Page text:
National Geographic : 1970 Jul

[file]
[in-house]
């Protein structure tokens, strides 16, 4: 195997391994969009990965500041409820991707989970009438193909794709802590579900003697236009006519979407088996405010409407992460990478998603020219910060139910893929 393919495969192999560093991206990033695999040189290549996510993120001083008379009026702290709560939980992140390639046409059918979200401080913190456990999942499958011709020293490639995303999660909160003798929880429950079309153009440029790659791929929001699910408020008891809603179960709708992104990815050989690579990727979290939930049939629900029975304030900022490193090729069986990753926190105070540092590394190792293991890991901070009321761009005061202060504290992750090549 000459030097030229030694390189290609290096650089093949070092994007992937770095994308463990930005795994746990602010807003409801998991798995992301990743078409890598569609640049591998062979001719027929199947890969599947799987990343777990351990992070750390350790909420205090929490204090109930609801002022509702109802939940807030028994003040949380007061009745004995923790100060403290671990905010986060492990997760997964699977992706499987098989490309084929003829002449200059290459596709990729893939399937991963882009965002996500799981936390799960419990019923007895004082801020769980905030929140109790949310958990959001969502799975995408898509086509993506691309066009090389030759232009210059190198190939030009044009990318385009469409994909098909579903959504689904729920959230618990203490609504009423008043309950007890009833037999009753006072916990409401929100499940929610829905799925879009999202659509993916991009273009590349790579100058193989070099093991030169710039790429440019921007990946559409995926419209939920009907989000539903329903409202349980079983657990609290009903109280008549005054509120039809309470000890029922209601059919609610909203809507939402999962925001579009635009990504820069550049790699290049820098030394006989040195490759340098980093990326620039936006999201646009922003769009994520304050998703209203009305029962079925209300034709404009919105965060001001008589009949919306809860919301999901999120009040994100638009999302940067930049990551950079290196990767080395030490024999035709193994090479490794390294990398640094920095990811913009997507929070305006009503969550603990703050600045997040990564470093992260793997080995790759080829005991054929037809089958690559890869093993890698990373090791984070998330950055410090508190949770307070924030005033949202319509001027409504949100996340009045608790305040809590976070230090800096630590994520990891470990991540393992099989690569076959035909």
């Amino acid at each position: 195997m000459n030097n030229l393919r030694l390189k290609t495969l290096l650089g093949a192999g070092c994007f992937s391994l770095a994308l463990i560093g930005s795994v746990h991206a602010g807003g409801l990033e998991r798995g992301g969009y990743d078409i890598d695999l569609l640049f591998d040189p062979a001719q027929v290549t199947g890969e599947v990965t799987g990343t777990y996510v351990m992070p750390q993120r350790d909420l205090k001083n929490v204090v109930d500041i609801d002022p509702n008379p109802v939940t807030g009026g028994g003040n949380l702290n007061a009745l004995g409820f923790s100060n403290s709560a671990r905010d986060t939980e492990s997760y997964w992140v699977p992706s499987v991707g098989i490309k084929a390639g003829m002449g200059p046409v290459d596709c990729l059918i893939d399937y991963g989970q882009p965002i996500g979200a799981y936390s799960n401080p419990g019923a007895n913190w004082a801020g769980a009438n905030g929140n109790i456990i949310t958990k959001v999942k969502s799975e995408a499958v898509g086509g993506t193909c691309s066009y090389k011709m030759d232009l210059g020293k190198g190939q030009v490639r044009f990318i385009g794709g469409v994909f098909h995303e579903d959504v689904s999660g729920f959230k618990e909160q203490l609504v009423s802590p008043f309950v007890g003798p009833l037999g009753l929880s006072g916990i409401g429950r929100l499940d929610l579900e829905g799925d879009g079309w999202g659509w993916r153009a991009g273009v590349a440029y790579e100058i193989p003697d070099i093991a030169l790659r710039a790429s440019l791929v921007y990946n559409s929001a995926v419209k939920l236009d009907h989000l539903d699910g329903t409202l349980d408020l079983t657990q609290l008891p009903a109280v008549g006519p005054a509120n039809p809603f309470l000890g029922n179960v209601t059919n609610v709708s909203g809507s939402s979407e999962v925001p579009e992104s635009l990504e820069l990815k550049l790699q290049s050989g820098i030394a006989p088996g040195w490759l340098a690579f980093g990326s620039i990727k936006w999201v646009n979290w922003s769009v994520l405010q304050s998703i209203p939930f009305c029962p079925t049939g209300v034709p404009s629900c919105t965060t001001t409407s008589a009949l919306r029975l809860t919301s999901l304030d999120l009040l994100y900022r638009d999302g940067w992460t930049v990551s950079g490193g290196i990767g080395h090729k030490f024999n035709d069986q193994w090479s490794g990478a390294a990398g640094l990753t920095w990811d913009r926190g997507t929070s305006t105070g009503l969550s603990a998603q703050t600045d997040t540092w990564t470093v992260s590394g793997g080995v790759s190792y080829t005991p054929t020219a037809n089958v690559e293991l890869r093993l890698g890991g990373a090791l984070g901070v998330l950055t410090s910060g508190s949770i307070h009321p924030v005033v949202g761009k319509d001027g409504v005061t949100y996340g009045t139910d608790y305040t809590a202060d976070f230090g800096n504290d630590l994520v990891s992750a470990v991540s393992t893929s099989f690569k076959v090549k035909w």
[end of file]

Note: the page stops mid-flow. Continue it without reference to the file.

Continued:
Luxembourg, the Quiet Fortress Great Britain, France, Prussia, Austria, Italy, Russia, Belgium, and the Netherlands. Lux embourg's sovereignty was reaffirmed and her neutrality guaranteed; Prussia-the ten ant at the moment-took her 7,000-man gar rison home, and demolition of the fortress began. Only a few crumbling towers, a couple of gates, and the tunnels would survive. Another Kind of Rock Wins Fame The tunnels. If you knew exactly which one to pick out of the maze, and groped your way through it for an hour or so, you would come up in the basement of the most amazing place in Luxembourg, and the most famous. The site where it stands once held one of the city's ring of forts-hence the connecting tun nel. But the fusillades it fires now are en tirely electronic, and a lot more cheerful than the booming of cannon. This is Radio Luxembourg, the noisiest, brassiest radio station in all Europe, and a strangely incongruous phenomenon to find thriving in so quiet a country. It broadcasts in 11 different languages, on AM, FM, short wave, long wave, and medium wave. Its main transmitter, 600,000 watts strong, car ries its cheerful voice throughout Europe and North Africa, and deep into the Communist bloc. Its English-language disc jockeys call it "Radio-Lucky-Luxembourg"; its staple is rock music. It was not always so cheerful. During the dark years of World War II, the Nazis seized Radio Luxembourg and used it for propa ganda. One of its best remembered and most Smug porker ogles passers-by at a market, while owner and buyers haggle over price. Hams from the Ardennes region are widely popular on gourmet tables. Luxembourg, often impoverished by the tides of war, now produces three-fourths of its own food. Her smile as bright as her apron, a vege table vendor awaits customers at an open air market in Luxembourg City. She deals with her countrymen in Letzeburgesch; the distinctive tongue has long been a binding force for the nation, though French is the official language. Despite powerful neigh bors, Luxembourg-in the words of elder statesman Joseph Bech (page 96)-"main tains, as if by a miracle, its national and political individuality and independence." hated programs was that of a renegade English-language broadcaster named Wil liam Joyce, better known as Lord Haw Haw. His commentaries were among the most vi cious poured out by the Nazi war machine. After the war Joyce was arrested, taken to London, convicted of treason, and hanged. By the nature of things, Radio Luxembourg is the country's most famous industry-but far more important to its economy, its big gest employer, and the basis for its prosperity, is steel. The steel industry began to have an impact in the 1880's. Before that Luxembourg de pended on a faltering agrarian economy; it was poor, and Luxembourgers were emigrat ing in large numbers each year. Thousands moved to the United States, where they set tled principally in the Middle West; there are still active Luxembourg-American soci eties in and around Chicago.